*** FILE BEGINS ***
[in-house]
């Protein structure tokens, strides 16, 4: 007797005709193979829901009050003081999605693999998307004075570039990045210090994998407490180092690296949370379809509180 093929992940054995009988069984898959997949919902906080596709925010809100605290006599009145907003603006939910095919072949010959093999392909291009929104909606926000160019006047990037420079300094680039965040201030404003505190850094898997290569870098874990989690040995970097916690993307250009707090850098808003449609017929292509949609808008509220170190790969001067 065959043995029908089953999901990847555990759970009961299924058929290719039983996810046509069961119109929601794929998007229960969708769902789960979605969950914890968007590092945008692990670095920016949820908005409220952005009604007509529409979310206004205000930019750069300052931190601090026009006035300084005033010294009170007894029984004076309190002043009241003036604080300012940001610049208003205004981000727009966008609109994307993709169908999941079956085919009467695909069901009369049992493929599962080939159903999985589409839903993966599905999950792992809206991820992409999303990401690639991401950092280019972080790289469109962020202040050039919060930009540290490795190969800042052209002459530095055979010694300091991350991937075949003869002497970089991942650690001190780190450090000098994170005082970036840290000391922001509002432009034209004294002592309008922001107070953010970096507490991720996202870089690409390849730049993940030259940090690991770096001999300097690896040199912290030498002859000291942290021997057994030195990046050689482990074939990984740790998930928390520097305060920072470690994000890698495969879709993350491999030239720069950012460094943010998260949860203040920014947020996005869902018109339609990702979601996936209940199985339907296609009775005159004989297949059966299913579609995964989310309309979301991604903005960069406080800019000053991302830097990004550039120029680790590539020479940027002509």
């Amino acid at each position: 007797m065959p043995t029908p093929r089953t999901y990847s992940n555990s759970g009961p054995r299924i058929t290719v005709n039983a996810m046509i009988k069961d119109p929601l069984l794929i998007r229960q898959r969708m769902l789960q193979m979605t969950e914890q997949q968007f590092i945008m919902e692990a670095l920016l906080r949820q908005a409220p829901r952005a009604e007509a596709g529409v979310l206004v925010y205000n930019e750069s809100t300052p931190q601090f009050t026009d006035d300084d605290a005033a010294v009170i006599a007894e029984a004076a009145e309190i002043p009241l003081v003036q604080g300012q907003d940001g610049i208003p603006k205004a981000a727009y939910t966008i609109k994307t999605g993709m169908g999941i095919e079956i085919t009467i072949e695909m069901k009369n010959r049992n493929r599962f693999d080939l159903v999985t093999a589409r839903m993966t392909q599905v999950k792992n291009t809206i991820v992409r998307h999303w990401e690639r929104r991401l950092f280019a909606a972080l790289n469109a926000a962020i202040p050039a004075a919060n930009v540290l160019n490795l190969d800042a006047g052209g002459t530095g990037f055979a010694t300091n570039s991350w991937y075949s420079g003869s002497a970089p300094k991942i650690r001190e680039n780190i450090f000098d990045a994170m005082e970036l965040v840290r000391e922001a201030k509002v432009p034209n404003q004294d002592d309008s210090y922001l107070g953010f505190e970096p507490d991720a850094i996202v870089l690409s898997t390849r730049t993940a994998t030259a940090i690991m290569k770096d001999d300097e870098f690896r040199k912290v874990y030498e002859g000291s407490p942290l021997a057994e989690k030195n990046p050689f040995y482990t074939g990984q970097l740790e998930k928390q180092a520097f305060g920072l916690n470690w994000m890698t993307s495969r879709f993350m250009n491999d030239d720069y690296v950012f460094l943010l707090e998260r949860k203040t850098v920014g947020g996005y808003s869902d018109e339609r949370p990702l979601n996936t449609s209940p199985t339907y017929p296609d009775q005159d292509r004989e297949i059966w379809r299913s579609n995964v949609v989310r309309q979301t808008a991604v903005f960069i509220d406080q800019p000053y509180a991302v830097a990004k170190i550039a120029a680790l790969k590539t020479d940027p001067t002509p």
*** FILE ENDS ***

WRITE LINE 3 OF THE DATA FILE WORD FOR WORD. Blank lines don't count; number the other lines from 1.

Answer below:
């Amino acid at each position: 007797m065959p043995t029908p093929r089953t999901y990847s992940n555990s759970g009961p054995r299924i058929t290719v005709n039983a996810m046509i009988k069961d119109p929601l069984l794929i998007r229960q898959r969708m769902l789960q193979m979605t969950e914890q997949q968007f590092i945008m919902e692990a670095l920016l906080r949820q908005a409220p829901r952005a009604e007509a596709g529409v979310l206004v925010y205000n930019e750069s809100t300052p931190q601090f009050t026009d006035d300084d605290a005033a010294v009170i006599a007894e029984a004076a009145e309190i002043p009241l003081v003036q604080g300012q907003d940001g610049i208003p603006k205004a981000a727009y939910t966008i609109k994307t999605g993709m169908g999941i095919e079956i085919t009467i072949e695909m069901k009369n010959r049992n493929r599962f693999d080939l159903v999985t093999a589409r839903m993966t392909q599905v999950k792992n291009t809206i991820v992409r998307h999303w990401e690639r929104r991401l950092f280019a909606a972080l790289n469109a926000a962020i202040p050039a004075a919060n930009v540290l160019n490795l190969d800042a006047g052209g002459t530095g990037f055979a010694t300091n570039s991350w991937y075949s420079g003869s002497a970089p300094k991942i650690r001190e680039n780190i450090f000098d990045a994170m005082e970036l965040v840290r000391e922001a201030k509002v432009p034209n404003q004294d002592d309008s210090y922001l107070g953010f505190e970096p507490d991720a850094i996202v870089l690409s898997t390849r730049t993940a994998t030259a940090i690991m290569k770096d001999d300097e870098f690896r040199k912290v874990y030498e002859g000291s407490p942290l021997a057994e989690k030195n990046p050689f040995y482990t074939g990984q970097l740790e998930k928390q180092a520097f305060g920072l916690n470690w994000m890698t993307s495969r879709f993350m250009n491999d030239d720069y690296v950012f460094l943010l707090e998260r949860k203040t850098v920014g947020g996005y808003s869902d018109e339609r949370p990702l979601n996936t449609s209940p199985t339907y017929p296609d009775q005159d292509r004989e297949i059966w379809r299913s579609n995964v949609v989310r309309q979301t808008a991604v903005f960069i509220d406080q800019p000053y509180a991302v830097a990004k170190i550039a120029a680790l790969k590539t020479d940027p001067t002509p």